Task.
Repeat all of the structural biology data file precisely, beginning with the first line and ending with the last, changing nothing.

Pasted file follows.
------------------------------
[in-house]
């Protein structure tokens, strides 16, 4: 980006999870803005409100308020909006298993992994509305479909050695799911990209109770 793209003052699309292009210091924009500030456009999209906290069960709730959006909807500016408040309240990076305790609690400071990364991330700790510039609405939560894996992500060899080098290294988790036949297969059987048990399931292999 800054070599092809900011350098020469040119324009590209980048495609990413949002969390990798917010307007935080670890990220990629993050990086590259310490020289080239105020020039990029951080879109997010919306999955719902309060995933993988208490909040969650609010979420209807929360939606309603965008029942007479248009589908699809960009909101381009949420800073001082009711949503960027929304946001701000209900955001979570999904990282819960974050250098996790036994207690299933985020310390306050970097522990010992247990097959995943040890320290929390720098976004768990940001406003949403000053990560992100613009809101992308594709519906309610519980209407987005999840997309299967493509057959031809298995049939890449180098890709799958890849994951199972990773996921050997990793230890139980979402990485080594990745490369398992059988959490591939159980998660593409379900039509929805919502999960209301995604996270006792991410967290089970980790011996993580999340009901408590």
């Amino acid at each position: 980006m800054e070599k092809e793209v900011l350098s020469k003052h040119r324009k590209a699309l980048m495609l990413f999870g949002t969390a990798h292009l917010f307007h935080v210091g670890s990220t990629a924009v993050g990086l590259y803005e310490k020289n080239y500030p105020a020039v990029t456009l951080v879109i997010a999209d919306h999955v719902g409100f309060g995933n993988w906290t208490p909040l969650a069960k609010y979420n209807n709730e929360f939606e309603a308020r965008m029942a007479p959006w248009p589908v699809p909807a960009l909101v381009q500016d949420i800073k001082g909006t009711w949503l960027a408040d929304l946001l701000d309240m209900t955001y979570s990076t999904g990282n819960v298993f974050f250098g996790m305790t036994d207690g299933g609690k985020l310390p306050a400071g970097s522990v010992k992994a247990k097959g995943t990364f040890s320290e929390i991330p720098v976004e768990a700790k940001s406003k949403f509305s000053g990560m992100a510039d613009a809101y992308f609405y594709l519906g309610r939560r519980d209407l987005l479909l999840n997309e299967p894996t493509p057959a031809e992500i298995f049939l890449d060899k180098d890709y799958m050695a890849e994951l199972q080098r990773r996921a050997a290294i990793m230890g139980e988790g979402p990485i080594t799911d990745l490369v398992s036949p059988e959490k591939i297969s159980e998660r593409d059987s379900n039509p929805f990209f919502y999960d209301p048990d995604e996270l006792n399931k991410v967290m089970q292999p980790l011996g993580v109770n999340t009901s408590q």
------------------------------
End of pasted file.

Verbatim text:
[in-house]
């Protein structure tokens, strides 16, 4: 980006999870803005409100308020909006298993992994509305479909050695799911990209109770 793209003052699309292009210091924009500030456009999209906290069960709730959006909807500016408040309240990076305790609690400071990364991330700790510039609405939560894996992500060899080098290294988790036949297969059987048990399931292999 800054070599092809900011350098020469040119324009590209980048495609990413949002969390990798917010307007935080670890990220990629993050990086590259310490020289080239105020020039990029951080879109997010919306999955719902309060995933993988208490909040969650609010979420209807929360939606309603965008029942007479248009589908699809960009909101381009949420800073001082009711949503960027929304946001701000209900955001979570999904990282819960974050250098996790036994207690299933985020310390306050970097522990010992247990097959995943040890320290929390720098976004768990940001406003949403000053990560992100613009809101992308594709519906309610519980209407987005999840997309299967493509057959031809298995049939890449180098890709799958890849994951199972990773996921050997990793230890139980979402990485080594990745490369398992059988959490591939159980998660593409379900039509929805919502999960209301995604996270006792991410967290089970980790011996993580999340009901408590």
């Amino acid at each position: 980006m800054e070599k092809e793209v900011l350098s020469k003052h040119r324009k590209a699309l980048m495609l990413f999870g949002t969390a990798h292009l917010f307007h935080v210091g670890s990220t990629a924009v993050g990086l590259y803005e310490k020289n080239y500030p105020a020039v990029t456009l951080v879109i997010a999209d919306h999955v719902g409100f309060g995933n993988w906290t208490p909040l969650a069960k609010y979420n209807n709730e929360f939606e309603a308020r965008m029942a007479p959006w248009p589908v699809p909807a960009l909101v381009q500016d949420i800073k001082g909006t009711w949503l960027a408040d929304l946001l701000d309240m209900t955001y979570s990076t999904g990282n819960v298993f974050f250098g996790m305790t036994d207690g299933g609690k985020l310390p306050a400071g970097s522990v010992k992994a247990k097959g995943t990364f040890s320290e929390i991330p720098v976004e768990a700790k940001s406003k949403f509305s000053g990560m992100a510039d613009a809101y992308f609405y594709l519906g309610r939560r519980d209407l987005l479909l999840n997309e299967p894996t493509p057959a031809e992500i298995f049939l890449d060899k180098d890709y799958m050695a890849e994951l199972q080098r990773r996921a050997a290294i990793m230890g139980e988790g979402p990485i080594t799911d990745l490369v398992s036949p059988e959490k591939i297969s159980e998660r593409d059987s379900n039509p929805f990209f919502y999960d209301p048990d995604e996270l006792n399931k991410v967290m089970q292999p980790l011996g993580v109770n999340t009901s408590q």